Author Archive

16 Jun 2015 KFest 2015 is coming!

That annual Apple II conference is only a month away, and yes, I’ve got another music parody for it:

Come down and help me make it better with live action!

17 Apr 2015 Elsewhere on the web…
 |  Category: General  | Leave a Comment

Two podcasts caught my attention and enjoyment recently. There are a number of podcasts I enjoy, but these two were particularly interesting, from an Apple II history point of view.

First of all, Welcome to Macintosh (yes, I know, whaaaaaat?) done by Mark Bramhill is a podcast primarily about more modern Mac issues. But episode #3 “Trip to alphaSyntauri” from April 2, 2015, is all about the famous synthesizer made to work with the Mountain Hardware Sound Card for the original Apple II. The episode gives the history of how a keyboard synthesizer was built to use with this card, and became one of the first inexpensive synthesizers available to the public.

The podcast is well done, and actually sounds like something I would hear as a segment on a National Public Radio program.

The second podcast is from ANTIC, The Atari 8-Bit Podcast. I never had an Atari computer to play with, but this podcast makes me feel like I should have. The hosts do an amazing job of getting interviews with luminaries in the Atari world, and what I hear is usually interesting, despite the lack of Apple II connection. Episode 29 features David Cramer of the Western Design Center, which is still to this day manufacturing and selling the venerable 6502, 65c02, and 65816 microprocessors. The discussion does involve the Apple II and IIGS to some extent, and well worth a listen.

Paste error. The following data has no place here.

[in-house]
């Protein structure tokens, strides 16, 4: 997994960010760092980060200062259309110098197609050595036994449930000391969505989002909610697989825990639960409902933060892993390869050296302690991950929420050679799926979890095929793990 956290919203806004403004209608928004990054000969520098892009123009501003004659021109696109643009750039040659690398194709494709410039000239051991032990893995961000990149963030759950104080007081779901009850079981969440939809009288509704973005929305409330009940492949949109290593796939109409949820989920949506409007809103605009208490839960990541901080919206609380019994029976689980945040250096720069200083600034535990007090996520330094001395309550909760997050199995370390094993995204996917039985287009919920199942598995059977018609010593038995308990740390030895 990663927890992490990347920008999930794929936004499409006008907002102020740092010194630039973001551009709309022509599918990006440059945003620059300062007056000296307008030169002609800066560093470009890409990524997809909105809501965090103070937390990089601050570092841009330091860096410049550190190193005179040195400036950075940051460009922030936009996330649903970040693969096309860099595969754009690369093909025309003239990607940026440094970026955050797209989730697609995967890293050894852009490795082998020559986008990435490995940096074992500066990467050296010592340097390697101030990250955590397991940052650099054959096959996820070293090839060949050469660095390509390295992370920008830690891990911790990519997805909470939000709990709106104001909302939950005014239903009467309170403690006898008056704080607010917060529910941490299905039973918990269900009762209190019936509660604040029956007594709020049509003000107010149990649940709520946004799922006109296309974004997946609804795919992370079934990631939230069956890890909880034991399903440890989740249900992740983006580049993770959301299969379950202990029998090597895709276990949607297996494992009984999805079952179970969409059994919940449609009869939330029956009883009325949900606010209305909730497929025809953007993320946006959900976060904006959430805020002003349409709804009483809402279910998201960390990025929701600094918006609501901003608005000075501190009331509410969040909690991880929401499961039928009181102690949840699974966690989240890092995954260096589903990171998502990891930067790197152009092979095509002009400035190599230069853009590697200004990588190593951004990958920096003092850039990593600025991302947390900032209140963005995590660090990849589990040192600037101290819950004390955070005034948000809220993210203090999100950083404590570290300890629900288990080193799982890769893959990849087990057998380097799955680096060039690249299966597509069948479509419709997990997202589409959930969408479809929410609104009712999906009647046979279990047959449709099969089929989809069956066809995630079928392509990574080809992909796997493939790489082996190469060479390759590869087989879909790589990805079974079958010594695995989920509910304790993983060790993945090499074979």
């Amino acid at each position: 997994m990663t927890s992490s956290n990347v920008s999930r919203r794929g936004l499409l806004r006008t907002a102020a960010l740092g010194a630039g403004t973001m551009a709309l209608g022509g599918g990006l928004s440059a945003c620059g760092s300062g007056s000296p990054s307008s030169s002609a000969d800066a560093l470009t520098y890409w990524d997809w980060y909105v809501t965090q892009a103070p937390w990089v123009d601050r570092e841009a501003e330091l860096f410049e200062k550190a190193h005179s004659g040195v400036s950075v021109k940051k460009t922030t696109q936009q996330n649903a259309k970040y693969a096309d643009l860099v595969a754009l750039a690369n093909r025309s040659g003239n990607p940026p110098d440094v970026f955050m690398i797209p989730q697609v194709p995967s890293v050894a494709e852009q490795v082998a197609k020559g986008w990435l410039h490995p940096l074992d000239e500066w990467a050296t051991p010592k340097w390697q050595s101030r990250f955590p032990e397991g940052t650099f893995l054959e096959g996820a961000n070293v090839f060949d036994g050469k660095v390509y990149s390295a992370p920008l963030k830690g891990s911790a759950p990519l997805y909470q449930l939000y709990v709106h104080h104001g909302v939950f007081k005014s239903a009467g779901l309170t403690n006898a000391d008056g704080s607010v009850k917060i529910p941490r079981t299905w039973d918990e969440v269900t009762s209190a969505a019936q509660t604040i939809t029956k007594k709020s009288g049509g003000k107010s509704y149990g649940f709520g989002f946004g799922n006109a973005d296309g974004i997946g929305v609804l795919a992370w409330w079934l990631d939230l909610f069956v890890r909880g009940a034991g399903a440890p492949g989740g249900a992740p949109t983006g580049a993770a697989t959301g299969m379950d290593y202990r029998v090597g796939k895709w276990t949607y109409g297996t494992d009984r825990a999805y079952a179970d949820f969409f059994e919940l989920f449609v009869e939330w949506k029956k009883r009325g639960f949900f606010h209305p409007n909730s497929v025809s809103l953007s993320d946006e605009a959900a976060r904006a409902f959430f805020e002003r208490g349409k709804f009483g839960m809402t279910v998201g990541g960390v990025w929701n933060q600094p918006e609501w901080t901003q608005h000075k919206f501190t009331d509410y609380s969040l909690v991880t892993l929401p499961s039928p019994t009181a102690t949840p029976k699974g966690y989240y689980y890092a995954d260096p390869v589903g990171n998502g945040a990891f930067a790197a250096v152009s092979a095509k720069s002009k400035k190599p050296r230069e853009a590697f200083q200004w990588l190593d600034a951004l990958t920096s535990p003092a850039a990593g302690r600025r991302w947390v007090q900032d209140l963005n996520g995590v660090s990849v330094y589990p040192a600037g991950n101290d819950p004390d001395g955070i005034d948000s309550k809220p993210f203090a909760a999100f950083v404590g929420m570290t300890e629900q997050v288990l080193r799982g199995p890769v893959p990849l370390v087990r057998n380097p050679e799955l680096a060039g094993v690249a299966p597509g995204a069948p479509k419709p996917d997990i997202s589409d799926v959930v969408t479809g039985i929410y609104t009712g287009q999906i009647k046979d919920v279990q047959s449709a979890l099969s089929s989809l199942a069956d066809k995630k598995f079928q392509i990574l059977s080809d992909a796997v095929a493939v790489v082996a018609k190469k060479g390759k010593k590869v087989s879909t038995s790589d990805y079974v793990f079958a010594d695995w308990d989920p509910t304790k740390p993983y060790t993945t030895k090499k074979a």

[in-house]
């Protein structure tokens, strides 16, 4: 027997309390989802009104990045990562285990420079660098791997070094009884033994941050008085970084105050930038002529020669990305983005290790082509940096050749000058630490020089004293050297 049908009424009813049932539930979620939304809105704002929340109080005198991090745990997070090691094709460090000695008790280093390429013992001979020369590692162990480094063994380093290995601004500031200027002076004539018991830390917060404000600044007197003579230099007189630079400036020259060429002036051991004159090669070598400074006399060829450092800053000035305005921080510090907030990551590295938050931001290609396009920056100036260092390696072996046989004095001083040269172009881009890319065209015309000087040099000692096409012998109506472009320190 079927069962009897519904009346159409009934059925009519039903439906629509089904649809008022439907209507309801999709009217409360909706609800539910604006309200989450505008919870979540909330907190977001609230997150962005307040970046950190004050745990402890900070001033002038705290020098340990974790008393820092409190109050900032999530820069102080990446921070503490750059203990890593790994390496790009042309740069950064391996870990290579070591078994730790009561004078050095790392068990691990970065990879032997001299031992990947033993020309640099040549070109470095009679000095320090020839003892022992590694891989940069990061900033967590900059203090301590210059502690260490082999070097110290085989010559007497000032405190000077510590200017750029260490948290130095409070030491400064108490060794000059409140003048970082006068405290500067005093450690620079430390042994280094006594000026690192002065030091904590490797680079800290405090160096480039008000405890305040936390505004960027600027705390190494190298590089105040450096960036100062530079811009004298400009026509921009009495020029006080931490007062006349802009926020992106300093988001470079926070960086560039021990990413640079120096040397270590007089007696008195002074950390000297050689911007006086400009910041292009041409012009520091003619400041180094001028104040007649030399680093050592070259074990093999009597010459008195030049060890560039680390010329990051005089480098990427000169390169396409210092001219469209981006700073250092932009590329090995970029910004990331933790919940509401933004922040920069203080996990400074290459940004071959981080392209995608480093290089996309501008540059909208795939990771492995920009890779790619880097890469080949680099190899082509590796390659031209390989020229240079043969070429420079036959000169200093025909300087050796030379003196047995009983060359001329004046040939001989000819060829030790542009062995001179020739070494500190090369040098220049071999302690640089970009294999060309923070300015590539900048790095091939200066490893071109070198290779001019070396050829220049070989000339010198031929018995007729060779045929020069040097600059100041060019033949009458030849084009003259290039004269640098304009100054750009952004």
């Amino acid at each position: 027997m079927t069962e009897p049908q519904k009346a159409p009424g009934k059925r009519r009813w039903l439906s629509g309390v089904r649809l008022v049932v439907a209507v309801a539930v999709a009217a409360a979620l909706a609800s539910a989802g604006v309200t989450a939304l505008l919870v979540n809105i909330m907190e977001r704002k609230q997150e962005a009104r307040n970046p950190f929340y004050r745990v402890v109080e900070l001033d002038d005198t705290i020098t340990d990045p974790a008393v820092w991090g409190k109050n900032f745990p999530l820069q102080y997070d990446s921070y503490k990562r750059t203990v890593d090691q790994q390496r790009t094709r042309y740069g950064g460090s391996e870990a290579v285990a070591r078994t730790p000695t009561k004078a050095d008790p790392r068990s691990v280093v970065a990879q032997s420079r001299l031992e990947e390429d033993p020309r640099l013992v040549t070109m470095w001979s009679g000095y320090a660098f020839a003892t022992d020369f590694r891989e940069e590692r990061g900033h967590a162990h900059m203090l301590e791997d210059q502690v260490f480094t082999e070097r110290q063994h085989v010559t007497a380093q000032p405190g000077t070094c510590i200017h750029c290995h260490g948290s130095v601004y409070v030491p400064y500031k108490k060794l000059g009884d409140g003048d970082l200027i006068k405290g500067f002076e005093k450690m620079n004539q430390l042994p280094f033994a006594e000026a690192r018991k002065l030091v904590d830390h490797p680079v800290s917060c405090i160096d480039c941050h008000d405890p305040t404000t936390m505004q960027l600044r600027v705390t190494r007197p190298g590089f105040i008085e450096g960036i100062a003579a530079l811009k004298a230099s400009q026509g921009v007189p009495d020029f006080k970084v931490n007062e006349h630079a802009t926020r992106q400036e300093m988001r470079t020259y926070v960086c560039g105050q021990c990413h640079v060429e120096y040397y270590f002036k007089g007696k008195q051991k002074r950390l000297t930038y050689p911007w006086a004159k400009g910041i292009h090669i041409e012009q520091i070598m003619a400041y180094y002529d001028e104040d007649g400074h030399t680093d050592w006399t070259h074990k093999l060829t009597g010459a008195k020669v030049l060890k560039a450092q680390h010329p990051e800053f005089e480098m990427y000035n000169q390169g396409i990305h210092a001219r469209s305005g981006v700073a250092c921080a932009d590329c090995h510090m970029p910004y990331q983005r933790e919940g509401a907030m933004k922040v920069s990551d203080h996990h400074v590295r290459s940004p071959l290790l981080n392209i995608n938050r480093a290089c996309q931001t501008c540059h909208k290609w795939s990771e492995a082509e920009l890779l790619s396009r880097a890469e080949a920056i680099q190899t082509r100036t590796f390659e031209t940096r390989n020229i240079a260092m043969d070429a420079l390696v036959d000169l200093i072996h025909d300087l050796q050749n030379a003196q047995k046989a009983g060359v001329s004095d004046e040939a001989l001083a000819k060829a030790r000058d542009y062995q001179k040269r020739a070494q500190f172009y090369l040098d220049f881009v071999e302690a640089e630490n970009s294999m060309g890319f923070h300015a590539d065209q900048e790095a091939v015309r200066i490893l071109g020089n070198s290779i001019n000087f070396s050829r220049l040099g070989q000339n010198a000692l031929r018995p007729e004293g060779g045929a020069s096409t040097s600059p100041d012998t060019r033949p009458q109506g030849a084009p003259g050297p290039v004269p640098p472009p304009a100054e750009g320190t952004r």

06 Jul 2014 BASIC is Golden
 |  Category: Apple II, General  | Tags: , ,  | One Comment

One of the first things I did when I first had access to an Apple II Plus back in 1981 was to enter programs in Applesoft BASIC, typed from a listing in Nibble magazine. With time and the help of technical info I learned from All About Applesoft from Call-A.P.P.L.E. I learned how to play with this programming language on a deeper level. I was eventually able to redo a program for printing labels for IV meds at the hospital where I was training, and used that wonderful “&” extension to add assembly language routines to simplify parts of the program.